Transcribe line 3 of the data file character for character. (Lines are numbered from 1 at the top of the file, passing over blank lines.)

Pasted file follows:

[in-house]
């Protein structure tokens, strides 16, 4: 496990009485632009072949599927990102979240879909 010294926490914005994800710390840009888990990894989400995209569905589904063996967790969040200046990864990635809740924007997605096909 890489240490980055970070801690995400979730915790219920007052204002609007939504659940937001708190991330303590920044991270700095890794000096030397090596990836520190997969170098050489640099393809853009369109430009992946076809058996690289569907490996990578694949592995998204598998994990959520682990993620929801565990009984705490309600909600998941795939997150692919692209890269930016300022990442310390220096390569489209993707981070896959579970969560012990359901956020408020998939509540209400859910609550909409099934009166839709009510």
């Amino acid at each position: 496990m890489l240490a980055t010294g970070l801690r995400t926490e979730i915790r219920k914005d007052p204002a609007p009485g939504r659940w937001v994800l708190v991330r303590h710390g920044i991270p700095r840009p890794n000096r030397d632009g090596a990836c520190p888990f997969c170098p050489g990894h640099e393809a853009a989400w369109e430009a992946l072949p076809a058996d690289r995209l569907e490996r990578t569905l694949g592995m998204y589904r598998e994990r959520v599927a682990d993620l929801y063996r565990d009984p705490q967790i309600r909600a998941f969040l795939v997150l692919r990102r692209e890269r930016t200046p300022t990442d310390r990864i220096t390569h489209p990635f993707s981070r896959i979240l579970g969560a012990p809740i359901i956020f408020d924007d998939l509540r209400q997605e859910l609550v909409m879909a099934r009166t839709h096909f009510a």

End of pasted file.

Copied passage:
């Amino acid at each position: 496990m890489l240490a980055t010294g970070l801690r995400t926490e979730i915790r219920k914005d007052p204002a609007p009485g939504r659940w937001v994800l708190v991330r303590h710390g920044i991270p700095r840009p890794n000096r030397d632009g090596a990836c520190p888990f997969c170098p050489g990894h640099e393809a853009a989400w369109e430009a992946l072949p076809a058996d690289r995209l569907e490996r990578t569905l694949g592995m998204y589904r598998e994990r959520v599927a682990d993620l929801y063996r565990d009984p705490q967790i309600r909600a998941f969040l795939v997150l692919r990102r692209e890269r930016t200046p300022t990442d310390r990864i220096t390569h489209p990635f993707s981070r896959i979240l579970g969560a012990p809740i359901i956020f408020d924007d998939l509540r209400q997605e859910l609550v909409m879909a099934r009166t839709h096909f009510a």